• Five crossovers between hockey and Todd McFarlane. Yes, the “Spawn” guy. [PuckJunk]
• Taking a run at putting together the Sabres’ roster during the upcoming offseason. It gets elaborate, including potential trades. Yes, this scenario includes trading away Rasmus Ristolainen. Don’t they all? [Die by the Blade]
Fair or not, it’s difficult to avoid the “inexperience” question regarding the Sabres handing the GM keys to Kevyn Adams.
Keith Jones, Patrick Sharp, and Liam McHugh discussed that subject, along with other Sabres issues, in the latest edition of “Our Line Starts.” While Sharp provided some glowing words for Adams, and Jones expressed optimism about holdover head coach Ralph Krueger, the larger Sabres picture is unsettling.
You can watch and listen to the full “Our Line Starts” podcast in the video above. The episode is also included at the bottom of this post. Here’s the specific clip discussing Adams and the inexperience issue:
Sabres present a colossal challenge for GM Adams, even ignoring inexperience
It’s amusing that Kim and Terry Pegula leaning on “E” buzzwords, especially efficiency, in making this change, being that they’re going with a third inexperienced GM in a row.
Let’s be honest, if there’s an “E” you’d use to describe this Sabres era, it would be “erratic.”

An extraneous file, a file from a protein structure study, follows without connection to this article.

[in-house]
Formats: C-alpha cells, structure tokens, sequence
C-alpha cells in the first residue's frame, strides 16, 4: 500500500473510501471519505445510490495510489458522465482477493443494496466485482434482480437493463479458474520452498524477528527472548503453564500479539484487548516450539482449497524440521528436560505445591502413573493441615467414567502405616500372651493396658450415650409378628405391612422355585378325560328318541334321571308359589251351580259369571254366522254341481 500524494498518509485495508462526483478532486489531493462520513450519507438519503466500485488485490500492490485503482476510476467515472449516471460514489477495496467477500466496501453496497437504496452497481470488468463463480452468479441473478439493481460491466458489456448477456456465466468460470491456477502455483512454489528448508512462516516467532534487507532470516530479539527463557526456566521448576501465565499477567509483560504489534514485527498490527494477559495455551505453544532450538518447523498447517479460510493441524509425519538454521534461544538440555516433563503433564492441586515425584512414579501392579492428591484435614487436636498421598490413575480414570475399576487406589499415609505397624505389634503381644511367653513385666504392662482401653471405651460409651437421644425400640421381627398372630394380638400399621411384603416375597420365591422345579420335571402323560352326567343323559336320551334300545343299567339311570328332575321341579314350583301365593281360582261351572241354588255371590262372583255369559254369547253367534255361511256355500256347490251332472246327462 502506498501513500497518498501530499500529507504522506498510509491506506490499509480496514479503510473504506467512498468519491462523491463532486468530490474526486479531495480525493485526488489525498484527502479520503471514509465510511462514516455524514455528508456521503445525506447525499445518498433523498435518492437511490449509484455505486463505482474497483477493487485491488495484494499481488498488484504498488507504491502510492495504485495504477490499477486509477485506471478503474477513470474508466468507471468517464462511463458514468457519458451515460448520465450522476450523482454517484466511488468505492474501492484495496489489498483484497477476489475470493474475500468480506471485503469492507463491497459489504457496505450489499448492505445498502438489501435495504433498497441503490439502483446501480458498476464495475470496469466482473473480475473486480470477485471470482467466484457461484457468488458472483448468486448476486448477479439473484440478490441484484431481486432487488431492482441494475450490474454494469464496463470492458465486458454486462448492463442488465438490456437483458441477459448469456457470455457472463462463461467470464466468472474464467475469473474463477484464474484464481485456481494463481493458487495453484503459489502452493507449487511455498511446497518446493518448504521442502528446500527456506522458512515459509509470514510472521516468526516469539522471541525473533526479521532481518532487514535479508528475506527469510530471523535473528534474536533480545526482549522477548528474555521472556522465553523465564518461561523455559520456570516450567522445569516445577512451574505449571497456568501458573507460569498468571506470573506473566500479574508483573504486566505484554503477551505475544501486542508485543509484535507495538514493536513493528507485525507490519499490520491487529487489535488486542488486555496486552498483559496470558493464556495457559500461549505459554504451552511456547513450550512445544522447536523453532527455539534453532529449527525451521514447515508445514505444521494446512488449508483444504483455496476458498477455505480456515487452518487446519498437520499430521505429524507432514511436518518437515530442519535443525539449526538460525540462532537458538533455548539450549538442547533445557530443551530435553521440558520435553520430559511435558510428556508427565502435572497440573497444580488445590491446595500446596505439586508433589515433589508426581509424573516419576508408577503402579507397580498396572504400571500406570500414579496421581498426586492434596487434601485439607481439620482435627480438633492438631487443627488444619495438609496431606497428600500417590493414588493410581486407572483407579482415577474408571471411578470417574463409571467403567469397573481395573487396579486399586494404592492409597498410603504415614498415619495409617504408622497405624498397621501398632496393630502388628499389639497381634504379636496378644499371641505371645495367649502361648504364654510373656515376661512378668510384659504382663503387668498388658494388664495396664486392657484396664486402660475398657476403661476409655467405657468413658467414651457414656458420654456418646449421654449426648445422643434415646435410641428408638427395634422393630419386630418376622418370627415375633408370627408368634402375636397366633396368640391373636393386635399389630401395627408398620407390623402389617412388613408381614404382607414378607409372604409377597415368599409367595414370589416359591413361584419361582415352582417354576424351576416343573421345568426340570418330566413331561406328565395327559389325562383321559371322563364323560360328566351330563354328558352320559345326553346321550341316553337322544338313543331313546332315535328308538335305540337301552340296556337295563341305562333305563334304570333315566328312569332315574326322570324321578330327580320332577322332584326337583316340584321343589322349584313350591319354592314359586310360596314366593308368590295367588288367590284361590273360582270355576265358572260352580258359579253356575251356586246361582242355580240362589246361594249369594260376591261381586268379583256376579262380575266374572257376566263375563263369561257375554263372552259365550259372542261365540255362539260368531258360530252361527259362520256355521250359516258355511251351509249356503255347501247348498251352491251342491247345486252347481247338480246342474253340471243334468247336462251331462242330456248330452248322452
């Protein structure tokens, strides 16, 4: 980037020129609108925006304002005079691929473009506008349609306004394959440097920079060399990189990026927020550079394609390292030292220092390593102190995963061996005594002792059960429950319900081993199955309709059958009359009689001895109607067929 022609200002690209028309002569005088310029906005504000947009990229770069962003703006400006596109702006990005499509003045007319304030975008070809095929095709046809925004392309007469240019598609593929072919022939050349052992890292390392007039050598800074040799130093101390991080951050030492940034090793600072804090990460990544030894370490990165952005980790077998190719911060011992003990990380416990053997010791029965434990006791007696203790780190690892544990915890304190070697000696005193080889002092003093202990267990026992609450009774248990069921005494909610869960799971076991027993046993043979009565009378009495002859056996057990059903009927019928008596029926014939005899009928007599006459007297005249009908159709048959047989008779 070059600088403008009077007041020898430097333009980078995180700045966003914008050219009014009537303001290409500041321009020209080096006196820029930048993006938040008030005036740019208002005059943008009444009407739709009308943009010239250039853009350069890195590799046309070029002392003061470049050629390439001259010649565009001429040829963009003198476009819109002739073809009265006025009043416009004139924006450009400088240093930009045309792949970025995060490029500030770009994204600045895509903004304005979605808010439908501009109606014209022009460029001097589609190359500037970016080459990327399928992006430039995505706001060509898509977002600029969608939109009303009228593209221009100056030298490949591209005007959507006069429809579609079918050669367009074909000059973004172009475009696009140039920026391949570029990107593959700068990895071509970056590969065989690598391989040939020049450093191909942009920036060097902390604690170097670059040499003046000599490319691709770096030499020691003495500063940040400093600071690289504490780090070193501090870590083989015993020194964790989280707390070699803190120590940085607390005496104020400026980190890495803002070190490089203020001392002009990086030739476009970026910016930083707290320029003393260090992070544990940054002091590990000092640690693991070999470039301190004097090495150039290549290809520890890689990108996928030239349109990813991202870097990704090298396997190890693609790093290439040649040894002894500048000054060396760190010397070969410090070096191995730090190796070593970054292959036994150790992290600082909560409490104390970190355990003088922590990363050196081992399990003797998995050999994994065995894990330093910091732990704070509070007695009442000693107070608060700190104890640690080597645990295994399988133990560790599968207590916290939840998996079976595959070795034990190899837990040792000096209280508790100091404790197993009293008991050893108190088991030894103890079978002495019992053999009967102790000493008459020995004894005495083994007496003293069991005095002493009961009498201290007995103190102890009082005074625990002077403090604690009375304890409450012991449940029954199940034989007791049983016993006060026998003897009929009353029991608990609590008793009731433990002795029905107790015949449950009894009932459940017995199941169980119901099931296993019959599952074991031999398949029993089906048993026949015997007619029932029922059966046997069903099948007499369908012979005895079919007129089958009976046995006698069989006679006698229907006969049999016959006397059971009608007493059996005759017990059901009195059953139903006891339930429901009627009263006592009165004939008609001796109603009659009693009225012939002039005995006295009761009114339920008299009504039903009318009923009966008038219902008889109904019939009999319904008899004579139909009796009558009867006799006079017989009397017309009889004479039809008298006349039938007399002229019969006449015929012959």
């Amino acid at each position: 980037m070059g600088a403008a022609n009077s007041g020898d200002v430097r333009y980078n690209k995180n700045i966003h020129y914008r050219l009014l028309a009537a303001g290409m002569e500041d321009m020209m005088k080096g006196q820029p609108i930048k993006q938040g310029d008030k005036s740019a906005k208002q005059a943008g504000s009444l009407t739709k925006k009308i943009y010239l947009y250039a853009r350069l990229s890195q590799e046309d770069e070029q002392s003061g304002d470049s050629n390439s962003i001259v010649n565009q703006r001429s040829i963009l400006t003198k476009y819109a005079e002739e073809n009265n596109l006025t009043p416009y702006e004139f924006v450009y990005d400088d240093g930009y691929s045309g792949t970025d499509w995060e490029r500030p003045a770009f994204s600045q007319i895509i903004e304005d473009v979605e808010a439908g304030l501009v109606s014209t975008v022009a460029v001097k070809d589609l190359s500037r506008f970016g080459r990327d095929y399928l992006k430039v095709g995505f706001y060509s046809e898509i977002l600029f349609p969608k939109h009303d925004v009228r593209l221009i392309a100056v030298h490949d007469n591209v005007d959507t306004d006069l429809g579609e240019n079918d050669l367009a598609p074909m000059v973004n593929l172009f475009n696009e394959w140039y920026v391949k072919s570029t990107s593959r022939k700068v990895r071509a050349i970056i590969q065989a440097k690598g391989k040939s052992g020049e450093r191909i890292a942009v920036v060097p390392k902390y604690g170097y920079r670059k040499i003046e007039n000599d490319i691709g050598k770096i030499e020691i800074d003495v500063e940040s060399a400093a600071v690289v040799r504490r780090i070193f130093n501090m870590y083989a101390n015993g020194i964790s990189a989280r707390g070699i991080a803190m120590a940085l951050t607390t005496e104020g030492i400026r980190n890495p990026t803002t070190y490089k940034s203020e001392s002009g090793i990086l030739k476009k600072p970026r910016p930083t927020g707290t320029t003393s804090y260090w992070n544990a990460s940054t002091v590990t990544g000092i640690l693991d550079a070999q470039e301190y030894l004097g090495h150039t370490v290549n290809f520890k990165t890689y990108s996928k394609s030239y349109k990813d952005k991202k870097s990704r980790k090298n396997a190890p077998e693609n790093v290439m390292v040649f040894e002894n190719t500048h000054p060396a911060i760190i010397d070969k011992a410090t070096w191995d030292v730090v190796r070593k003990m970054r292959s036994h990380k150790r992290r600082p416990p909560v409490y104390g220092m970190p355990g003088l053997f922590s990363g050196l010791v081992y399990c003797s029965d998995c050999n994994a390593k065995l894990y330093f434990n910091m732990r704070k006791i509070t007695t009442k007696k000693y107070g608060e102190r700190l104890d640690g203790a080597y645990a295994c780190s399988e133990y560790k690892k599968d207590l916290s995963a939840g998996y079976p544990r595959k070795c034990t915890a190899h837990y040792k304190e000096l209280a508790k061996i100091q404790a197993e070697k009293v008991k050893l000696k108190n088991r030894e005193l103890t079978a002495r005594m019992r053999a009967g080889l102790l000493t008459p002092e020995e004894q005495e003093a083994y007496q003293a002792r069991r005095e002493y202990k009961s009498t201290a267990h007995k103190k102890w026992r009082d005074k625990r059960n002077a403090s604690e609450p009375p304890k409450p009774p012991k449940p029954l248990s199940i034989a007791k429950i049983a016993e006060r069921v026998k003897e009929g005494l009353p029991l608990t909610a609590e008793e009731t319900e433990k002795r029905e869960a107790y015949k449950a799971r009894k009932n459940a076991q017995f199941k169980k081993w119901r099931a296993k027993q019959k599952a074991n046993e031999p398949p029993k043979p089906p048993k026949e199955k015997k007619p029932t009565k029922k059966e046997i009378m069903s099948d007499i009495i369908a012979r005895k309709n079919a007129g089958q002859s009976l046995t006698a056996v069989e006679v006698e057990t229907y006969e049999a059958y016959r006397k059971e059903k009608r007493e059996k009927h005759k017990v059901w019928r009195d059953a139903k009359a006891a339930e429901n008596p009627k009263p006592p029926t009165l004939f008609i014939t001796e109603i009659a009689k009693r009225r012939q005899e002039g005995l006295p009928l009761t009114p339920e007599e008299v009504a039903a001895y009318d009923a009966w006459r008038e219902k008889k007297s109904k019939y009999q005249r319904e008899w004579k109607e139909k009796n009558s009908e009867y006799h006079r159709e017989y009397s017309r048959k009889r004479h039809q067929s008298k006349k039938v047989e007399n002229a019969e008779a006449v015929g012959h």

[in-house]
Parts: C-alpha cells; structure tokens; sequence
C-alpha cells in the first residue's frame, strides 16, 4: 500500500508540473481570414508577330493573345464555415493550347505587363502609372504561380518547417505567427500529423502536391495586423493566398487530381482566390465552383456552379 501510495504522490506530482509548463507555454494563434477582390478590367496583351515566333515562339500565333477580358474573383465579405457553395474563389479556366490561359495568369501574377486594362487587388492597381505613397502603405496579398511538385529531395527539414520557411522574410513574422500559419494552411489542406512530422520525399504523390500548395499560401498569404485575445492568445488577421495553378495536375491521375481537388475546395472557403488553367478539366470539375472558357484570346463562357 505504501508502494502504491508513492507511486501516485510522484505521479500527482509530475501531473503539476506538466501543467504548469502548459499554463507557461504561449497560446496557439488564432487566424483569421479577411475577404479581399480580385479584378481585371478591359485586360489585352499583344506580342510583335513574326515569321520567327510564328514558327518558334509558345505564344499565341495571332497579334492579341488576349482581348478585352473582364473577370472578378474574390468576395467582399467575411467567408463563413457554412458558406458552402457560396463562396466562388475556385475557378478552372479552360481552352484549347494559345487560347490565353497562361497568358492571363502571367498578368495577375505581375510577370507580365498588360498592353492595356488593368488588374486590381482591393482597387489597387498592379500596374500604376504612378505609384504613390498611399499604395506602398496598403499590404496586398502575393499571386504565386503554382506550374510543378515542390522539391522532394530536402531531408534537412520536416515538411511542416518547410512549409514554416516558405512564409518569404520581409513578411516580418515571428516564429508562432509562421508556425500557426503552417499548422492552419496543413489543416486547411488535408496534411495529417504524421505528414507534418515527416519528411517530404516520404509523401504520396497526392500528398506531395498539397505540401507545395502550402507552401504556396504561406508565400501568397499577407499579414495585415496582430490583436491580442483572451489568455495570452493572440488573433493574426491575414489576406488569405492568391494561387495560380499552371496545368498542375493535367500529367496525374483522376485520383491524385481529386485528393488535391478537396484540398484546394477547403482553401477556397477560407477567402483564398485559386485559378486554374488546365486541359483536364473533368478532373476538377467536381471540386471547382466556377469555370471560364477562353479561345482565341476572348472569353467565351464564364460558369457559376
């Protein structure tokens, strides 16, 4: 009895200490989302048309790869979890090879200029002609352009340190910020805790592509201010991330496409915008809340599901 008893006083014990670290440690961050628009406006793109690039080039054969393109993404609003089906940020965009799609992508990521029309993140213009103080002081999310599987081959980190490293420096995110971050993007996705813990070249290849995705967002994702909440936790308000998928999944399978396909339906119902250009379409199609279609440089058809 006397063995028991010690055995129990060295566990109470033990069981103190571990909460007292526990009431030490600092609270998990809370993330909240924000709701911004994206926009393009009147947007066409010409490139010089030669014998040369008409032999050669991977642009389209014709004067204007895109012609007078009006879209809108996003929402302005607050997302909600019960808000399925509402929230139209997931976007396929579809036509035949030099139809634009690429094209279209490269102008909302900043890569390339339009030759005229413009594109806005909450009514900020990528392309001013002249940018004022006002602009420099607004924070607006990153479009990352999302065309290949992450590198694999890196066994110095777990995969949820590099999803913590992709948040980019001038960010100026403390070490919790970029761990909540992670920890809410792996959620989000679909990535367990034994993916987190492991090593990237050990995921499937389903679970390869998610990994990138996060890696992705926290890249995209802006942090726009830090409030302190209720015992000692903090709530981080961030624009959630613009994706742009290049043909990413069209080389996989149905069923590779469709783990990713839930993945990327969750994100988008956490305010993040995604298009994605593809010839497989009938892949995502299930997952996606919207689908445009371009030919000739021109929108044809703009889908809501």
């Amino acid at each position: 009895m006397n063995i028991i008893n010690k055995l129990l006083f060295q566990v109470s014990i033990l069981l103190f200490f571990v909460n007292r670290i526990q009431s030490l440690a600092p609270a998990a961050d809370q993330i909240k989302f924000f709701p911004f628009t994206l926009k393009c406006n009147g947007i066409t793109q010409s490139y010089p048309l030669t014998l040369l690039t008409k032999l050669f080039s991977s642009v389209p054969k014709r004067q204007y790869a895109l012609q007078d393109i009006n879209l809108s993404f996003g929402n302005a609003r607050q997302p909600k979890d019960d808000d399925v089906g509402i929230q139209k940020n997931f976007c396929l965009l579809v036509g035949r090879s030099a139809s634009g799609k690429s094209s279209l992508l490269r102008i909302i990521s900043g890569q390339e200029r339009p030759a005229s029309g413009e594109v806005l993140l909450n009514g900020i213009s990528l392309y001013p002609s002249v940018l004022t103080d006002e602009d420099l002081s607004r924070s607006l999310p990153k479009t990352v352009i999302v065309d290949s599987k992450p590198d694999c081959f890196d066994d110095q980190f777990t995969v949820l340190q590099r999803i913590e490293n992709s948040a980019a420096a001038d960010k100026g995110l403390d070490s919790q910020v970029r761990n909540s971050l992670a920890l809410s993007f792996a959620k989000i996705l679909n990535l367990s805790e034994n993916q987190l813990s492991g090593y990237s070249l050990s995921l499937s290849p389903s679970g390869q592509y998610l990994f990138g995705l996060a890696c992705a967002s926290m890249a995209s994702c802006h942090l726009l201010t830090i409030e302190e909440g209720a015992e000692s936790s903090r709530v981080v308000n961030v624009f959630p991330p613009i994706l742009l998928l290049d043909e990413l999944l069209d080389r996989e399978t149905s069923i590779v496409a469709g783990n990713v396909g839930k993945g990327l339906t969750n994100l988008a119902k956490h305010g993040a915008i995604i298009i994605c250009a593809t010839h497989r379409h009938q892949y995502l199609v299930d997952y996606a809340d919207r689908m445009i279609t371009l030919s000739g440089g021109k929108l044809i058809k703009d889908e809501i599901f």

Adams represents the fourth GM the Sabres hired since the Pegulas came into the picture in 2013. Ralph Krueger ranks as their sixth head coach. Both Tim Murray and now Jason Botterill only received three years to make their marks as Sabres GMs.
But there weren’t a lot of specifics. Just about every team claims that they want to emphasize speed and character, two things Adams did key on.
Adams did indicate that he’ll be working closely with Krueger. There can be some drawbacks to coaches having a lot of say in personnel matters, but considering how disjointed the Sabres are right now, having two top front office members on the same page is a plus.
(Yes, the Sabres are absolutely dealing in small victories right now. That’s what happens when you’re rudderless amid a nine-year playoff drought.)